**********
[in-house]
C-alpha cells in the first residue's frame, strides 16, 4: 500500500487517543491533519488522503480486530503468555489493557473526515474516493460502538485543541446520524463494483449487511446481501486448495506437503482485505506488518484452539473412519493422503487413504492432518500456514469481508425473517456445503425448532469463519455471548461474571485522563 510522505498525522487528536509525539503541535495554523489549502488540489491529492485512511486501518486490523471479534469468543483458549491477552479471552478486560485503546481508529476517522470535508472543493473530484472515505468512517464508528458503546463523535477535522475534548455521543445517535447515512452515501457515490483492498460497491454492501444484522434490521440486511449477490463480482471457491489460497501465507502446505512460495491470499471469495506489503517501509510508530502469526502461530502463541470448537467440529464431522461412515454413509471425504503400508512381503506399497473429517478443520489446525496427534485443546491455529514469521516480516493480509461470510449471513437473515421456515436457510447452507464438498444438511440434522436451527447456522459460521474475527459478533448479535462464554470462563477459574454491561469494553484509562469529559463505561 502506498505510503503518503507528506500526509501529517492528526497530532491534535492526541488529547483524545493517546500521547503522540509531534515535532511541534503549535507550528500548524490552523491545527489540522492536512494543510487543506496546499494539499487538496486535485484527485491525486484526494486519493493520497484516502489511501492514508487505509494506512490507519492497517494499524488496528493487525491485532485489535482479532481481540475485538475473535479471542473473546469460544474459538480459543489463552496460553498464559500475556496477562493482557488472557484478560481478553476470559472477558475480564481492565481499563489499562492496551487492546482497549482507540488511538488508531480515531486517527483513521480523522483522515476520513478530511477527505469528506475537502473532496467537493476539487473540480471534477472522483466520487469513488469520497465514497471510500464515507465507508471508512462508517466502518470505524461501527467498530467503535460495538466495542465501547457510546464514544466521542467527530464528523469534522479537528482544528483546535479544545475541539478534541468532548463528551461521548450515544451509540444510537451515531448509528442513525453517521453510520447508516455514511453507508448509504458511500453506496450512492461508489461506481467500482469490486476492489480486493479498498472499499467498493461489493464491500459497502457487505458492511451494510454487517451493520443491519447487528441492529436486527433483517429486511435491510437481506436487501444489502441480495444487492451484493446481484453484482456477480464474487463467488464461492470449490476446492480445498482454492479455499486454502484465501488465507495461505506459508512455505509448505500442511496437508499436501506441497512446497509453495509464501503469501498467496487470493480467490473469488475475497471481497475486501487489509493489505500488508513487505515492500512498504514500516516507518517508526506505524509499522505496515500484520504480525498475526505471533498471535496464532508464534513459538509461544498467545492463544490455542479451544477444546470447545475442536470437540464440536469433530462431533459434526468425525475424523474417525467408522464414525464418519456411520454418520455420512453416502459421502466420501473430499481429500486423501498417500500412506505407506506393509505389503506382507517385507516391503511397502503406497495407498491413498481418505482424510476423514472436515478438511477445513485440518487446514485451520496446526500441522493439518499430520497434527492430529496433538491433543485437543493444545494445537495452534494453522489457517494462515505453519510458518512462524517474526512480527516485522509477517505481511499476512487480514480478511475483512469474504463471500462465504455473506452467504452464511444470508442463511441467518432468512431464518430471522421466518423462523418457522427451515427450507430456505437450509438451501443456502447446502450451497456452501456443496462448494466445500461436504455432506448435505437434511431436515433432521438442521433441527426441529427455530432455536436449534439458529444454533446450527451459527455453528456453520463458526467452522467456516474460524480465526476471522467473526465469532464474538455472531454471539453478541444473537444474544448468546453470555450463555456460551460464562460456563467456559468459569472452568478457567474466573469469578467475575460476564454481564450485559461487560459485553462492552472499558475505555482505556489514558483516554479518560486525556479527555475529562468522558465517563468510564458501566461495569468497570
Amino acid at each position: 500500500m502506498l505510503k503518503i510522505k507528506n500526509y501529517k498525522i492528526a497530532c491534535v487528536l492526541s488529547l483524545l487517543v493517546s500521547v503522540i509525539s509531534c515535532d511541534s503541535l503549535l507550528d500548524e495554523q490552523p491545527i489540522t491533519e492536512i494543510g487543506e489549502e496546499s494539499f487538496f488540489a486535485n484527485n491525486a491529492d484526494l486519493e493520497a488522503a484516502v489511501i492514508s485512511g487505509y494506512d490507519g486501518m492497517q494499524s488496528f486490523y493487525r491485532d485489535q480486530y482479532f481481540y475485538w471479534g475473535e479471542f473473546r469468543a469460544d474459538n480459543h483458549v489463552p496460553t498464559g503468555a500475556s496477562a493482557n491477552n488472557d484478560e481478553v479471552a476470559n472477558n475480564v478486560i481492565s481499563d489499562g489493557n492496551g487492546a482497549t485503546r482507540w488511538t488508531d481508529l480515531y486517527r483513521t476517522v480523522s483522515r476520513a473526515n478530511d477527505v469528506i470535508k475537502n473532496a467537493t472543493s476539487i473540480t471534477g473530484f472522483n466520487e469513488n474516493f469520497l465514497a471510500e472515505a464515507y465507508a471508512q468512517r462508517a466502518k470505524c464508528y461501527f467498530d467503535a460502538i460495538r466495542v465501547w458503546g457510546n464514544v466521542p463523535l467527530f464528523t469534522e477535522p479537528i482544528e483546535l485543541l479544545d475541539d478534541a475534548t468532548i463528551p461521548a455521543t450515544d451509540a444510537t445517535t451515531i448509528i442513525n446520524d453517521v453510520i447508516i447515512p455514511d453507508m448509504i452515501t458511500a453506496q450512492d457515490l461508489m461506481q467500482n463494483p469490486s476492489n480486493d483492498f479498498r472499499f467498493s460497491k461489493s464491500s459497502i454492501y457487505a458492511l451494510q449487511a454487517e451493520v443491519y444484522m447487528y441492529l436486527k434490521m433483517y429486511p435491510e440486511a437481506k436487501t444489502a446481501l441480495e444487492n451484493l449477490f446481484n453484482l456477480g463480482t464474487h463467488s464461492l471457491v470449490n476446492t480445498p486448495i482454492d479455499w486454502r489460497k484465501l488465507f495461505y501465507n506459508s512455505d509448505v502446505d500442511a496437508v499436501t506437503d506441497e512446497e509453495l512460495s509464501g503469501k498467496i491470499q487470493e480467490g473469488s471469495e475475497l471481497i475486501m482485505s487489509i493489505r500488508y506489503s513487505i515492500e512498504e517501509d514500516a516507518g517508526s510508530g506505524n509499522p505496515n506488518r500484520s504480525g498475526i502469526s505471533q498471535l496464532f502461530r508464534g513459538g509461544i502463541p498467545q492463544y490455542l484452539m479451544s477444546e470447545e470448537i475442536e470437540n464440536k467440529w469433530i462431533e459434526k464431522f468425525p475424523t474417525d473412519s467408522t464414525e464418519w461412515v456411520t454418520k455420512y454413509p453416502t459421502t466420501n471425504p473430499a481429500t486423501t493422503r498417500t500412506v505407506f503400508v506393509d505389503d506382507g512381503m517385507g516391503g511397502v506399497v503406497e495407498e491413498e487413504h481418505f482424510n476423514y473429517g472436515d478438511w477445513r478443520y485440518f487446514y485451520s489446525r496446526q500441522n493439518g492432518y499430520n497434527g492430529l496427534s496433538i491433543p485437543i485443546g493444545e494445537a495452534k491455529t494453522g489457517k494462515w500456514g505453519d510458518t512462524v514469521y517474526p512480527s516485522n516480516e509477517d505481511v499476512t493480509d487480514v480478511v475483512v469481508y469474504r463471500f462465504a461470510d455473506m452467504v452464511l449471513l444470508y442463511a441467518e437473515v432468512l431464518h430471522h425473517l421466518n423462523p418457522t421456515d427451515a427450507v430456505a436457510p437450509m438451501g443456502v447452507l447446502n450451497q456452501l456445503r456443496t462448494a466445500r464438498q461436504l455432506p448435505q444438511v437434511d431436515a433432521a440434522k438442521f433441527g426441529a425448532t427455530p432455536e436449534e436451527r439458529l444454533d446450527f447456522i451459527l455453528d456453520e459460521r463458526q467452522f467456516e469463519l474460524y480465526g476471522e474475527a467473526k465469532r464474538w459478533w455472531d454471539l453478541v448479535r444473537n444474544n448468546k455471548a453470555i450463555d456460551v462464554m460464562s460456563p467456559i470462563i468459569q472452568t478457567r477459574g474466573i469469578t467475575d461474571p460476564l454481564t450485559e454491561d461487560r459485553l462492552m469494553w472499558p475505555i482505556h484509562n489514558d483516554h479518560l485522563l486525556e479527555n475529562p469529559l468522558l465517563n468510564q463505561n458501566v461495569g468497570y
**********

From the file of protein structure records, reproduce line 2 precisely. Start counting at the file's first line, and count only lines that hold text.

C-alpha cells in the first residue's frame, strides 16, 4: 500500500487517543491533519488522503480486530503468555489493557473526515474516493460502538485543541446520524463494483449487511446481501486448495506437503482485505506488518484452539473412519493422503487413504492432518500456514469481508425473517456445503425448532469463519455471548461474571485522563 510522505498525522487528536509525539503541535495554523489549502488540489491529492485512511486501518486490523471479534469468543483458549491477552479471552478486560485503546481508529476517522470535508472543493473530484472515505468512517464508528458503546463523535477535522475534548455521543445517535447515512452515501457515490483492498460497491454492501444484522434490521440486511449477490463480482471457491489460497501465507502446505512460495491470499471469495506489503517501509510508530502469526502461530502463541470448537467440529464431522461412515454413509471425504503400508512381503506399497473429517478443520489446525496427534485443546491455529514469521516480516493480509461470510449471513437473515421456515436457510447452507464438498444438511440434522436451527447456522459460521474475527459478533448479535462464554470462563477459574454491561469494553484509562469529559463505561 502506498505510503503518503507528506500526509501529517492528526497530532491534535492526541488529547483524545493517546500521547503522540509531534515535532511541534503549535507550528500548524490552523491545527489540522492536512494543510487543506496546499494539499487538496486535485484527485491525486484526494486519493493520497484516502489511501492514508487505509494506512490507519492497517494499524488496528493487525491485532485489535482479532481481540475485538475473535479471542473473546469460544474459538480459543489463552496460553498464559500475556496477562493482557488472557484478560481478553476470559472477558475480564481492565481499563489499562492496551487492546482497549482507540488511538488508531480515531486517527483513521480523522483522515476520513478530511477527505469528506475537502473532496467537493476539487473540480471534477472522483466520487469513488469520497465514497471510500464515507465507508471508512462508517466502518470505524461501527467498530467503535460495538466495542465501547457510546464514544466521542467527530464528523469534522479537528482544528483546535479544545475541539478534541468532548463528551461521548450515544451509540444510537451515531448509528442513525453517521453510520447508516455514511453507508448509504458511500453506496450512492461508489461506481467500482469490486476492489480486493479498498472499499467498493461489493464491500459497502457487505458492511451494510454487517451493520443491519447487528441492529436486527433483517429486511435491510437481506436487501444489502441480495444487492451484493446481484453484482456477480464474487463467488464461492470449490476446492480445498482454492479455499486454502484465501488465507495461505506459508512455505509448505500442511496437508499436501506441497512446497509453495509464501503469501498467496487470493480467490473469488475475497471481497475486501487489509493489505500488508513487505515492500512498504514500516516507518517508526506505524509499522505496515500484520504480525498475526505471533498471535496464532508464534513459538509461544498467545492463544490455542479451544477444546470447545475442536470437540464440536469433530462431533459434526468425525475424523474417525467408522464414525464418519456411520454418520455420512453416502459421502466420501473430499481429500486423501498417500500412506505407506506393509505389503506382507517385507516391503511397502503406497495407498491413498481418505482424510476423514472436515478438511477445513485440518487446514485451520496446526500441522493439518499430520497434527492430529496433538491433543485437543493444545494445537495452534494453522489457517494462515505453519510458518512462524517474526512480527516485522509477517505481511499476512487480514480478511475483512469474504463471500462465504455473506452467504452464511444470508442463511441467518432468512431464518430471522421466518423462523418457522427451515427450507430456505437450509438451501443456502447446502450451497456452501456443496462448494466445500461436504455432506448435505437434511431436515433432521438442521433441527426441529427455530432455536436449534439458529444454533446450527451459527455453528456453520463458526467452522467456516474460524480465526476471522467473526465469532464474538455472531454471539453478541444473537444474544448468546453470555450463555456460551460464562460456563467456559468459569472452568478457567474466573469469578467475575460476564454481564450485559461487560459485553462492552472499558475505555482505556489514558483516554479518560486525556479527555475529562468522558465517563468510564458501566461495569468497570